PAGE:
|Publication number||US8619584 B2|
|Application number||US 12/771,853|
|Publication date||31 Dec 2013|
|Filing date||30 Apr 2010|
|Priority date||30 Apr 2010|
|Also published as||US20110267947|
|Publication number||12771853, 771853, US 8619584 B2, US 8619584B2, US-B2-8619584, US8619584 B2, US8619584B2|
|Inventors||Sandeep Dhar, Dinesh G. Dutt, Sanjay Sane, Adam Hutchin|
|Original Assignee||Cisco Technology, Inc.|
|Export Citation||BiBTeX, EndNote, RefMan|
|Patent Citations (9), Referenced by (5), Classifications (6), Legal Events (2)|
|External Links: USPTO, USPTO Assignment, Espacenet|
Embodiments described in this disclosure generally relate to network communications and, more particularly, to load balancing data traffic over equal-cost multipath routing (ECMP) links in data center environments.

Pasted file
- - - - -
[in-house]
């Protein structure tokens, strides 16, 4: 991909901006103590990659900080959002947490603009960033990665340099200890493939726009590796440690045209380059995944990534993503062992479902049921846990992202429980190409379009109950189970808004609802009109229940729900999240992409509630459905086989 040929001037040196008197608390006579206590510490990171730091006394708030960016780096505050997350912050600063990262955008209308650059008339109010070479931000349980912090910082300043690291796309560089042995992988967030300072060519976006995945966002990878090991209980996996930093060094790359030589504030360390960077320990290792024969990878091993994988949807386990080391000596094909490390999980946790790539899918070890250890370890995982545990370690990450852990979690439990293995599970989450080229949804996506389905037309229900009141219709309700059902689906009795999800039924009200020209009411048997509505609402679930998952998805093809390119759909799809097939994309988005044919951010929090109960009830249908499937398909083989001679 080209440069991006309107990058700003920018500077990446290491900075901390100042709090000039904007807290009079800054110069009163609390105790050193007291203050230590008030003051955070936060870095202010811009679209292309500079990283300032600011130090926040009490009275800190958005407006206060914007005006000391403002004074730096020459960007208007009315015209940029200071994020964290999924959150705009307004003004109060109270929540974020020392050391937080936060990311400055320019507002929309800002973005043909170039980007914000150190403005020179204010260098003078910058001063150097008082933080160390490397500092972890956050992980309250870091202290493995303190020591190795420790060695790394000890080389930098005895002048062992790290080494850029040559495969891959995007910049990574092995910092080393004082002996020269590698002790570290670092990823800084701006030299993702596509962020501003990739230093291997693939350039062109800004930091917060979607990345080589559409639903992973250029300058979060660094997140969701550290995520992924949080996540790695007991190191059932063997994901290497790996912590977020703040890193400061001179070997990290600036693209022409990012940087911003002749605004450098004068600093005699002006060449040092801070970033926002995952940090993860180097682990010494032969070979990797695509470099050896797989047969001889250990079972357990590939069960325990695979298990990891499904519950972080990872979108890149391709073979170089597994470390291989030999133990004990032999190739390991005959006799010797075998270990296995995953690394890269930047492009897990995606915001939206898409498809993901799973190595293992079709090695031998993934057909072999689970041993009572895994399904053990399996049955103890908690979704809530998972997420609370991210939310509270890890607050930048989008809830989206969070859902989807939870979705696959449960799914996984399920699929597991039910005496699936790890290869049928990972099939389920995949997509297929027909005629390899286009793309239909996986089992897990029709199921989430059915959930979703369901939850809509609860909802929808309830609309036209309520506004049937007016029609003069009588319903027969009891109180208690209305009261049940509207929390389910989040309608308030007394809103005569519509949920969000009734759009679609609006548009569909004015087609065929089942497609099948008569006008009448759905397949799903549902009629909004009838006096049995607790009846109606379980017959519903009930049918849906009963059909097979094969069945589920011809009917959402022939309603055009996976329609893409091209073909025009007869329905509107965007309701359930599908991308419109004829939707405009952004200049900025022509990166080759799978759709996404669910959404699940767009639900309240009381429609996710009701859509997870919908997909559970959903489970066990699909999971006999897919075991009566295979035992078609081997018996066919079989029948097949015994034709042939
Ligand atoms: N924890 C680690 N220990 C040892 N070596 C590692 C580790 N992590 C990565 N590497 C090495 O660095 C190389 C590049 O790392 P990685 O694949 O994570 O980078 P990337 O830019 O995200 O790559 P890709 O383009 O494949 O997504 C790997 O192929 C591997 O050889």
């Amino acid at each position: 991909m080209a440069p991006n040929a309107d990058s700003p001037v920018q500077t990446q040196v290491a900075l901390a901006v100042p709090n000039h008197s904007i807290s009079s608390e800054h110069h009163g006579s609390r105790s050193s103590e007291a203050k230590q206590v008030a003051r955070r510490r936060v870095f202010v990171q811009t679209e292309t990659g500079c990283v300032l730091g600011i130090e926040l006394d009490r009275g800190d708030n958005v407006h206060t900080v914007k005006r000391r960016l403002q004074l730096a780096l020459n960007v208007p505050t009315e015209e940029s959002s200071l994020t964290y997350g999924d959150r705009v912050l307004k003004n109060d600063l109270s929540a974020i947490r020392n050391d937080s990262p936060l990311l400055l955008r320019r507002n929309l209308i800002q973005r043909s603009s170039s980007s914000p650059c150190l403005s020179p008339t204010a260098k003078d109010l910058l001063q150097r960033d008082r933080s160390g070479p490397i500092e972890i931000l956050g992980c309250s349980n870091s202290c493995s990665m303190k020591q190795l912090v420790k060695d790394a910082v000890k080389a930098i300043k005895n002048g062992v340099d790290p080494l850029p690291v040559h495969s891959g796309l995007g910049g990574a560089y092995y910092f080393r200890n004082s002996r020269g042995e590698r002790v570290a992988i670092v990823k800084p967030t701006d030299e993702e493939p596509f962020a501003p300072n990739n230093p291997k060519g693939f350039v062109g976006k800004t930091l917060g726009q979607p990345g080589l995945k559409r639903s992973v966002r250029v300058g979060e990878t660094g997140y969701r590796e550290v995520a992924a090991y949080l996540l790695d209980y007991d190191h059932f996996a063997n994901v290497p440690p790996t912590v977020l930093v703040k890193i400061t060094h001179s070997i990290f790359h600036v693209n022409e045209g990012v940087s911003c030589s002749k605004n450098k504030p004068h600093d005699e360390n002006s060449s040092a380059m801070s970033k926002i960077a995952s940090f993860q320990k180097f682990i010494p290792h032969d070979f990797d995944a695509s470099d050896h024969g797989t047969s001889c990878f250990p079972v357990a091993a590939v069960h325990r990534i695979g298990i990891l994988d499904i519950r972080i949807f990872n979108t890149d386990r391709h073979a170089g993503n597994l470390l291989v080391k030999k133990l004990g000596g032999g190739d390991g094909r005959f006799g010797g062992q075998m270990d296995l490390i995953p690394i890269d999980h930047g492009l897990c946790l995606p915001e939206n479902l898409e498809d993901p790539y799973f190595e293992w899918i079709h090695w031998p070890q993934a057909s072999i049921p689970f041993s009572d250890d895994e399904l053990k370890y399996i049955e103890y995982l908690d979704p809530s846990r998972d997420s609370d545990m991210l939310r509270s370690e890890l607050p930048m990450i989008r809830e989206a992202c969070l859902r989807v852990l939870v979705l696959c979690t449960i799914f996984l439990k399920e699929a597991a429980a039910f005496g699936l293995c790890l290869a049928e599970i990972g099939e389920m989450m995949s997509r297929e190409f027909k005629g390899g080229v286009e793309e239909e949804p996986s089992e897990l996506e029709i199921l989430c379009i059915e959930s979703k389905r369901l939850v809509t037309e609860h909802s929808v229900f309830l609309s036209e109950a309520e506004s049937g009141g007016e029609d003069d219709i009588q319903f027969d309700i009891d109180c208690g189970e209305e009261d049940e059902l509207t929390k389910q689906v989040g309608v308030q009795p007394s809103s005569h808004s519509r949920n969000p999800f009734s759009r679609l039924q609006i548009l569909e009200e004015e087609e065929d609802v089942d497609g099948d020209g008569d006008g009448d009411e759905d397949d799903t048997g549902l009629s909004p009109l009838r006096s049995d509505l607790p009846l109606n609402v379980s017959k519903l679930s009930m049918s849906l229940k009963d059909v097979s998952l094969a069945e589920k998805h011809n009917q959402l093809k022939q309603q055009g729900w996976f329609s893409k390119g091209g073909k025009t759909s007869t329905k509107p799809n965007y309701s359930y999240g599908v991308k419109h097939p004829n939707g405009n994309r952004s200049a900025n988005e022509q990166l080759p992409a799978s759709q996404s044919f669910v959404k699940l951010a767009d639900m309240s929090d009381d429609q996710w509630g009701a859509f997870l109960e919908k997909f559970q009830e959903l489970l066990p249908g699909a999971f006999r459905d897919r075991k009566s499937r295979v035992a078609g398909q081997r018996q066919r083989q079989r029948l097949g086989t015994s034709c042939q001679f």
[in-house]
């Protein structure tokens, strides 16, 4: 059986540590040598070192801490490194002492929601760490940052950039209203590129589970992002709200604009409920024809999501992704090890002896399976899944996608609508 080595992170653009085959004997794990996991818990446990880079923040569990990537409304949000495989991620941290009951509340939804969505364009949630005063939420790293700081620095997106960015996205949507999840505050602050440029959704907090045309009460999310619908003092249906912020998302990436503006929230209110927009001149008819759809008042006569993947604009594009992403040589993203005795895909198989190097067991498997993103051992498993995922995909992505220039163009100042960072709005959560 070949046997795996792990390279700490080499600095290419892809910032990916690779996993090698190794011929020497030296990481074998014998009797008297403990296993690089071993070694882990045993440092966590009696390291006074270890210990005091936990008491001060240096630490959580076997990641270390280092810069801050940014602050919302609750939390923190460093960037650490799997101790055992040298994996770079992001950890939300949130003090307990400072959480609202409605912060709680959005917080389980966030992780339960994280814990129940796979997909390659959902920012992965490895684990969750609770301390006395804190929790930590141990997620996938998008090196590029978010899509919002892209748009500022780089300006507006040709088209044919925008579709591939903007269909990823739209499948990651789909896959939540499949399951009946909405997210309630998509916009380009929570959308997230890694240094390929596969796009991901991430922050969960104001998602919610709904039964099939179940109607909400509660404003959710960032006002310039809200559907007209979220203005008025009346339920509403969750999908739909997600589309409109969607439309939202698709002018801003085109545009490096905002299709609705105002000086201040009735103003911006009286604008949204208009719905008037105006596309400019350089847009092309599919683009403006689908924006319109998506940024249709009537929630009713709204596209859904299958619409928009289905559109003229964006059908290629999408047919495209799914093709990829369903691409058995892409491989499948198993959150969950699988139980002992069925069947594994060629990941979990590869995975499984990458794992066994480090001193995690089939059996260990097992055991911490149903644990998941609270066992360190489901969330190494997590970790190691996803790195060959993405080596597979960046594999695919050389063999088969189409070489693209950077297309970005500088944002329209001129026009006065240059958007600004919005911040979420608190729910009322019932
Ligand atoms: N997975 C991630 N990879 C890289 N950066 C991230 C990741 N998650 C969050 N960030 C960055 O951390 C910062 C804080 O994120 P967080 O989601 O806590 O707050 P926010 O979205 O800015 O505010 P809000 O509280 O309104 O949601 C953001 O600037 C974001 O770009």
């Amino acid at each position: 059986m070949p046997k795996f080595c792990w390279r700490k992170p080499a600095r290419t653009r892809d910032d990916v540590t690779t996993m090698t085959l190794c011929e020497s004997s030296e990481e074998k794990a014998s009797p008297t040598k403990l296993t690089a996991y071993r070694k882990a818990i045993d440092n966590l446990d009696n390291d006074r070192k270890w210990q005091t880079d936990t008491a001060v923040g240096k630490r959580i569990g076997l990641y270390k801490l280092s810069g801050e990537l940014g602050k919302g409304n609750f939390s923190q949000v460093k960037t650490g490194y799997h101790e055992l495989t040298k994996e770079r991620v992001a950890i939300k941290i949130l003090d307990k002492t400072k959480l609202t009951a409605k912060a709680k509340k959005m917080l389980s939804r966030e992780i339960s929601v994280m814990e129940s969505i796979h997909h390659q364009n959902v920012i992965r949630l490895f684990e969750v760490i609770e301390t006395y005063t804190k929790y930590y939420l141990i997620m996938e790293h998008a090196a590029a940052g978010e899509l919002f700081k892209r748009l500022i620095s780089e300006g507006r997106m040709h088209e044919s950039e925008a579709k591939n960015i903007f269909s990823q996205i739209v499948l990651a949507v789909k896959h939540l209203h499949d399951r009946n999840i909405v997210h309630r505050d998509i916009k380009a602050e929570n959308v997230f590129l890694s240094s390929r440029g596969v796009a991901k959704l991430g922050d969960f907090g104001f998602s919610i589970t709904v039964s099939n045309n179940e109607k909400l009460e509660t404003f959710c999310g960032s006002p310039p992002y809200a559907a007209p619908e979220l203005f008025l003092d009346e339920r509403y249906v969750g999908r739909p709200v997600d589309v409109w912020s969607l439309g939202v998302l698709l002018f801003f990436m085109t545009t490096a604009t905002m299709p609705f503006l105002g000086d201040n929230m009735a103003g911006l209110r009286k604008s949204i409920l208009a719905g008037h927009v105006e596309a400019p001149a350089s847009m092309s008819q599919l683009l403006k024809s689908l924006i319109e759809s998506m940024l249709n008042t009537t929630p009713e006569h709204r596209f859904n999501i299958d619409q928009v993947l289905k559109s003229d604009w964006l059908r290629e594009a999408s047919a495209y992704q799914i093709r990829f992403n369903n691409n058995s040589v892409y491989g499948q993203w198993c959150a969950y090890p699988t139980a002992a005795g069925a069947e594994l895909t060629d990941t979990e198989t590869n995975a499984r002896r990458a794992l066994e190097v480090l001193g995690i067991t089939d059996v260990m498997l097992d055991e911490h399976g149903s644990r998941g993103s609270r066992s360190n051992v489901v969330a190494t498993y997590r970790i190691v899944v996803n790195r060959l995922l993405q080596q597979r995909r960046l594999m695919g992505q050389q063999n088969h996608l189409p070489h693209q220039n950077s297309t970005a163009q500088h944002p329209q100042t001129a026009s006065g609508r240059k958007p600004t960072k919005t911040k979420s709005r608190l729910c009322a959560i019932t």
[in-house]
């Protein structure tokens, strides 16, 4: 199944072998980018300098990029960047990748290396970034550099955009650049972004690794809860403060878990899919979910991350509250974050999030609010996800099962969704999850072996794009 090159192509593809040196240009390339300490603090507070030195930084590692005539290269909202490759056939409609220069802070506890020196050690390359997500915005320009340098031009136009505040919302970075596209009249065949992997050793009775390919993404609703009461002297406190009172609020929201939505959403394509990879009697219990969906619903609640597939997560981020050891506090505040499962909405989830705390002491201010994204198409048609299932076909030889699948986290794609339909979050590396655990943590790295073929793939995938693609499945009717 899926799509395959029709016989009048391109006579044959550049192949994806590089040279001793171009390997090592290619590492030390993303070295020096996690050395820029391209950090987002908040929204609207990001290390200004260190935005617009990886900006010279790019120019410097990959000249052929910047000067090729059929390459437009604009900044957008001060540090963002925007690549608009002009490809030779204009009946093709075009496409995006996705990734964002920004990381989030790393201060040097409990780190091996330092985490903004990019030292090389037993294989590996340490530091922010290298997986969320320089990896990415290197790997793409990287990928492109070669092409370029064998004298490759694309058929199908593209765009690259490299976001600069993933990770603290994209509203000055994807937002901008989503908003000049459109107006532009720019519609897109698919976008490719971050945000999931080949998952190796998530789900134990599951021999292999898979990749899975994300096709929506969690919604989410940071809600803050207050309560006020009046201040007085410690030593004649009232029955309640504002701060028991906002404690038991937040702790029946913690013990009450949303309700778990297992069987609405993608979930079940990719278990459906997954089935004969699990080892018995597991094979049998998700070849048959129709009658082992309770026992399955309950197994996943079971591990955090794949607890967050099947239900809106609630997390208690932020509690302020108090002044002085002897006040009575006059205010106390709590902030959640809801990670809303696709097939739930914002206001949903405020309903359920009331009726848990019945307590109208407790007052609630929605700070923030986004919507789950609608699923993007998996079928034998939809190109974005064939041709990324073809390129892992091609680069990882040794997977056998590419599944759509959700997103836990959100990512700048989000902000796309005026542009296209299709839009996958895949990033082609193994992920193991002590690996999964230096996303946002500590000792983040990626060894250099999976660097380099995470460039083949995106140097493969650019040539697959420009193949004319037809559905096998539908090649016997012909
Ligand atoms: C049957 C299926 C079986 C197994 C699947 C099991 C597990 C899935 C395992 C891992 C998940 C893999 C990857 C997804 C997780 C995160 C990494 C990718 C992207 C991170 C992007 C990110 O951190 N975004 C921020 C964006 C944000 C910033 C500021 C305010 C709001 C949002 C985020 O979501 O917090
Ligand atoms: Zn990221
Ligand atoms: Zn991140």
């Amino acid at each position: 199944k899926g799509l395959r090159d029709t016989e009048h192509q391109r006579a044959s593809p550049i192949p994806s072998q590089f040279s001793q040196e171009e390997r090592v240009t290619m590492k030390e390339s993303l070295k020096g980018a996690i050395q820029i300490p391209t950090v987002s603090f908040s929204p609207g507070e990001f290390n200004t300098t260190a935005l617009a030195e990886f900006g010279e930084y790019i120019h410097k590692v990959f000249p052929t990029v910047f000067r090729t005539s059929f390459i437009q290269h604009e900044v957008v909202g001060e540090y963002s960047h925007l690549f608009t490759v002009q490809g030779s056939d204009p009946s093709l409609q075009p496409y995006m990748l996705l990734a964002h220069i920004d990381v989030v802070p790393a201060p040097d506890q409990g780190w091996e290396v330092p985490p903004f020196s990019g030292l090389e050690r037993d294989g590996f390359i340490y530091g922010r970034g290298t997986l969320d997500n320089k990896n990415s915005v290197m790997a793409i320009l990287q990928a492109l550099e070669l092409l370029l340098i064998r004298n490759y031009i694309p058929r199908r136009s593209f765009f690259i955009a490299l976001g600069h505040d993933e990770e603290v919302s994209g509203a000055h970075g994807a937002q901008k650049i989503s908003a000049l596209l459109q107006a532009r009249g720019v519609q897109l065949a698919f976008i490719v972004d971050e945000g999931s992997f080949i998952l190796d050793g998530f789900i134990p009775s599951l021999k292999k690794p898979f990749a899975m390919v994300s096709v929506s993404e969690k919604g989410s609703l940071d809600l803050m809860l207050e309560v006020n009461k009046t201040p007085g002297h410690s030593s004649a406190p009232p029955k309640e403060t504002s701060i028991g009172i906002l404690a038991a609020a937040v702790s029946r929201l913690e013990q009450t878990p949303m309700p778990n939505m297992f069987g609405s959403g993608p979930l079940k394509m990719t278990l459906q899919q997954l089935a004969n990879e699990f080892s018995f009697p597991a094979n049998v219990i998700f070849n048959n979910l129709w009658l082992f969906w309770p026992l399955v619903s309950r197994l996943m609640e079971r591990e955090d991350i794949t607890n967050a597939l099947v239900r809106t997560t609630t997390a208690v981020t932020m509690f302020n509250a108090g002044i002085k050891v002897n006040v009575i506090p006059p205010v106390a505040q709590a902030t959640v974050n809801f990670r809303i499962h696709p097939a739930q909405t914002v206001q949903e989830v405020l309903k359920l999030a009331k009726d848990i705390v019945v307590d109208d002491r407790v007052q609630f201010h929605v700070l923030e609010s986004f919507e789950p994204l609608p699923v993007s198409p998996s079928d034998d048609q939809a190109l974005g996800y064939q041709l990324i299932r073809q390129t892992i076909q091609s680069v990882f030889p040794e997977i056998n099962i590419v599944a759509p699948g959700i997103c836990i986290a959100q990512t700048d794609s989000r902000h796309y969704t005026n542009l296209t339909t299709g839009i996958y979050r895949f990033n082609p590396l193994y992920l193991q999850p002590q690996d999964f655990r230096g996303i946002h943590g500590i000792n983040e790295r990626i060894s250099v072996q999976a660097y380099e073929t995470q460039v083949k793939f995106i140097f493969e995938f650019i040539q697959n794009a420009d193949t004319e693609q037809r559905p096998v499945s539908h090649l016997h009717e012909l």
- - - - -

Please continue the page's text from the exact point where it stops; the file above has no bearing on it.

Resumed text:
Data centers typically run multiple separate networks, including an Ethernet network for client-to-server and server-to-server communications and a fibre channel (FC) storage area network (SAN). Ethernet networks are generally implemented when end-users are transferring relatively small amounts of information over both local and global distances or in clustered, low-latency computer environments. SANs, on the other hand, are implemented by companies who require access to block I/O for applications such as booting over SANs, mail servers, file servers, and large databases. Deploying SANs has a number of benefits including: (1) centralized management, security, and administration of the storage resources, (2) uniform delivery of storage services such as periodic backups, and (3) running efficient utilization levels of storage resources.